Italia: Initial Reactions

Originally posted from Italy on December 29th, 2006.

After only two days in country, my initial reactions to Italy, are that it’s a country living in and devoted to the past. There seems to be little industry besides tourism in many places. Though this is definitely colored by my being a tourist, duh. But consider Venice, where two-thirds of the population consists of seasonal foreigners (regular tourists) during the summer months, and in the winter the population bundles up and hunkers down to last out the cold and slow trickle of tourists.

There is much beauty, truly, and Italy definitely has something to share with the world concerning history, art, etc, and with that there is to be no arguing. But consider also that the birthrate is 1.2 per woman (not per couple, per woman), and that children are staying single and staying home until their very late twenties (24-29 yrs old avg max age of children at home). Also, in watching the TV channels, there are several stations of voice-over movies all made in Hollywood California. And several other stations playing “spaghetti westerns” (and yes, that’s what they call them, and they’re all voice-over in Italian). One station of German language sports news and German (mostly) original movies (though a few voice-overs here as well). Two English stations, BBC World and CNN. There is little original Italian art (movies, music, etc) on the telly, which is sad considering the history of Italy leading the art world.

Instead, Italy seems to be constantly living in it’s past. This is not a totally bad thing. If this history existed in America, with thousands of years of awe-inspiring historical structures, we’d have torn them all down for the hazards they posed to Americans with Disabilities and various dummies and tourists of all IQ levels. We’d have sued them all out of existence. We’d have gates and fences keeping people hundred of feet and more from all structures with any non-standard-meeting designs and architecture. Also, America has little enough respect for it’s own history, choosing instead to chase frenetically after the future. This is America’s strength. And its weakness. Italy’s strength is it’s reverence of its history, and this is its weakness.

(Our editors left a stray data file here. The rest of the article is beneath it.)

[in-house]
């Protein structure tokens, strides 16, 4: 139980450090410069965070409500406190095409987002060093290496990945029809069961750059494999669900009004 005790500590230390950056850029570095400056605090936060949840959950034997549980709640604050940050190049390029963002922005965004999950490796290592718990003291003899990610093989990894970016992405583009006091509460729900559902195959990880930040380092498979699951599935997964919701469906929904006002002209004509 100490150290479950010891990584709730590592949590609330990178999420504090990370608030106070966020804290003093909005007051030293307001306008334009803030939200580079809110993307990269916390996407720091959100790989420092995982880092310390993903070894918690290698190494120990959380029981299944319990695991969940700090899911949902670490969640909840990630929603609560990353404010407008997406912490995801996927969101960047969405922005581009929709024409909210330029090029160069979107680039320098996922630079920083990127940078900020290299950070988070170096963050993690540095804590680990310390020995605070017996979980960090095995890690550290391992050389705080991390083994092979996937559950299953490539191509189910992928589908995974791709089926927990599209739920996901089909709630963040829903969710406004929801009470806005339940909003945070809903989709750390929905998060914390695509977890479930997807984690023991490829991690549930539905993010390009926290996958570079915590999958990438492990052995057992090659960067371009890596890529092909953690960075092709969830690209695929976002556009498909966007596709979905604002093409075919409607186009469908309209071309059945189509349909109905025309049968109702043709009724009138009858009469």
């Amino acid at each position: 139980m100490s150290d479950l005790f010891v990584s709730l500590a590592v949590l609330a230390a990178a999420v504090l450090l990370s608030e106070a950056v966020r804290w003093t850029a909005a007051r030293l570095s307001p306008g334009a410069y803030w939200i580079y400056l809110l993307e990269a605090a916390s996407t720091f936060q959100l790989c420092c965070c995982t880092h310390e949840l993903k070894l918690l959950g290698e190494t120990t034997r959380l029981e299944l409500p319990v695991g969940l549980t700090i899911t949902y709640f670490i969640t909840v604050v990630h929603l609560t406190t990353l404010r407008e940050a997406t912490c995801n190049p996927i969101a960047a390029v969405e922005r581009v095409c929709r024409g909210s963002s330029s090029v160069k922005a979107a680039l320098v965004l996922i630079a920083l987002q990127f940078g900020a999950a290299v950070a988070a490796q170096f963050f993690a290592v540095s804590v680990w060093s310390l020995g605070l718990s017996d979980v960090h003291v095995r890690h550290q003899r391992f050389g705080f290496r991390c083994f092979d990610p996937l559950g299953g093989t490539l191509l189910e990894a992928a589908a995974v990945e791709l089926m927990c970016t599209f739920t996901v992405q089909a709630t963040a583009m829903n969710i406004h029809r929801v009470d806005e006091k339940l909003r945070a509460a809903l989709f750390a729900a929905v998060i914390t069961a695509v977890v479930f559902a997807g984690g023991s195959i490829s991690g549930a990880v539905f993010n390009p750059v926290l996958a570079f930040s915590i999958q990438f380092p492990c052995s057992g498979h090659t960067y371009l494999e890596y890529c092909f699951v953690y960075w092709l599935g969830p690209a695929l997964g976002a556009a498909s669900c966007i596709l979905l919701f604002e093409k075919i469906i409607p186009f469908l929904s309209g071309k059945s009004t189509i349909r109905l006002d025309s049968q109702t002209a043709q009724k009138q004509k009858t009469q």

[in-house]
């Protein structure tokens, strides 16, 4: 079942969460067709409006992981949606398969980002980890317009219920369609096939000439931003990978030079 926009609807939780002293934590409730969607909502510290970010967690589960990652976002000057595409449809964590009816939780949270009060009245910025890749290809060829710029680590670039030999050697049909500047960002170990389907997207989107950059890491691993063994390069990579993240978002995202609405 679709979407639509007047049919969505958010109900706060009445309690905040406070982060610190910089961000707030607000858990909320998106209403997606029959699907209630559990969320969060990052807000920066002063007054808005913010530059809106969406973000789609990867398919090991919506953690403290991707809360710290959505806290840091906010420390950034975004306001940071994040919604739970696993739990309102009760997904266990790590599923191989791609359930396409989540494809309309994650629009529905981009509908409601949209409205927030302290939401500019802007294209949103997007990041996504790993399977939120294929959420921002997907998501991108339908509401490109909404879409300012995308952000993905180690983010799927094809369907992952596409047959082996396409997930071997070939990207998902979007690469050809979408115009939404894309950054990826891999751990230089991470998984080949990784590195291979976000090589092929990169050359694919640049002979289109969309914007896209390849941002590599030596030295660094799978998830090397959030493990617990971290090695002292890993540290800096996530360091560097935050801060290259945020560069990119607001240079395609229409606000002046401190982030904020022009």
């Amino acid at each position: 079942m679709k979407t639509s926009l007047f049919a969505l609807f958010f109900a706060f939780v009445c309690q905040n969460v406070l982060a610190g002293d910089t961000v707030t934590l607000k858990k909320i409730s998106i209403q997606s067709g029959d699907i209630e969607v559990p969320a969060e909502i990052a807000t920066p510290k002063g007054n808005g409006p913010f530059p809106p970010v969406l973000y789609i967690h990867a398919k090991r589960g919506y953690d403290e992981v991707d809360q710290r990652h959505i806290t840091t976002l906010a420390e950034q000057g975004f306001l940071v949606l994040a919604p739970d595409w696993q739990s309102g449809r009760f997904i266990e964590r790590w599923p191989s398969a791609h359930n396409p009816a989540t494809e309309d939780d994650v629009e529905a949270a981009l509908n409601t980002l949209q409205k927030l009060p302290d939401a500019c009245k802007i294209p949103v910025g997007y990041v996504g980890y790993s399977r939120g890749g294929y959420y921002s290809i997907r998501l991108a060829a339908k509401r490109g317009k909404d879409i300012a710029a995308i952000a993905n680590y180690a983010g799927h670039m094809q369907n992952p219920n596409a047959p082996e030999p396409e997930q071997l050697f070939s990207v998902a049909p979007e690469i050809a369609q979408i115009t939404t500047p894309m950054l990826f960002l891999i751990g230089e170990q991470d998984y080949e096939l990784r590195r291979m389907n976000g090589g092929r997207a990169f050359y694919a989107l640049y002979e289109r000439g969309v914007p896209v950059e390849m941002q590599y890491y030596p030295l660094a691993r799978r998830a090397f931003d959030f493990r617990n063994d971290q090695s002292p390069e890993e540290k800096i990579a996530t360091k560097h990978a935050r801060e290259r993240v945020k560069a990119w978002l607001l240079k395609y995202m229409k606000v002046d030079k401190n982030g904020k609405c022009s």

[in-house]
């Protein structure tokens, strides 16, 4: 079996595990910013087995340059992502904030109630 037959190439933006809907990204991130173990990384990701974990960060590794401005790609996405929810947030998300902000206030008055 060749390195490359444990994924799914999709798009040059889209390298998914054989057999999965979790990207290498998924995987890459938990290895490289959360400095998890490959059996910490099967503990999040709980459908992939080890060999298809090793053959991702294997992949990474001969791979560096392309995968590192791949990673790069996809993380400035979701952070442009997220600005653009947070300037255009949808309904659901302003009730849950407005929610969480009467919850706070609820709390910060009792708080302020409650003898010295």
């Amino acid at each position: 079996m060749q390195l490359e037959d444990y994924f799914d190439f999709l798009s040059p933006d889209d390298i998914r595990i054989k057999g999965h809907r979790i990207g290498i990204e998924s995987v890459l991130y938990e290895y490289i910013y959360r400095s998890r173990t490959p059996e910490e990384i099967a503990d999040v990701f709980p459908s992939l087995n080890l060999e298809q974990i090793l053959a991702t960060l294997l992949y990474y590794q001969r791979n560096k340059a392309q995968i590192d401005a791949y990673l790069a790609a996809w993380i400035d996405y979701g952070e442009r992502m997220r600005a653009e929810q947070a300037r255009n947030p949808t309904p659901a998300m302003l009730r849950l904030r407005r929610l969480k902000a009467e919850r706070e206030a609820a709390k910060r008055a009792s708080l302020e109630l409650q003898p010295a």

Italy has no future, and America has forgot its past.

3 thoughts on “Italia: Initial Reactions”

  1. Italia to me is a big design symbol. You can’t say it is a country devoted to the past judging by the location, especially in winter, when everything is sleepy. Just check this Italian design or this Design. For many people Italia is symbol of good desing. For me it is a country where I’d definitely want to live.

  2. I don’t deny the fact that Italia is and has almost always been a standard bearer in design and aesthetic innovation: Milan is the capital of the fashion world, boats built there are considered some of the most beautiful in the world, they’ve led in music and the arts for centuries.

    But as any seasoned boatman will tell you, their boats beauty and innovation truly is only skin deep. Mechanically, they are nightmares.

    And what is fashion but the defining and enhancing of the external beauty.

    And I would submit that had it been summer, the skin-deep beauty would have been even more apparent. Crowds and crowds milling about visiting historic places with no room to see the “real Italy”.

    Instead, as I visited towards the end of the Christmas rush, through the New Year celebration in Roma, and then for over 2 more weeks into January, I believe I saw a more authentic Italia than most visitors.

    I did not dig deep, by any means, into the culture. But I left the tourist walk ways and meandered the streets, observing the young and old as they went about their business.

    They seem locked into a glass box, no real great aspirations. Entertainment is plentiful, but small minded, not inspiring.

    They excel at the minutiae and forget the vastness of the horizon.

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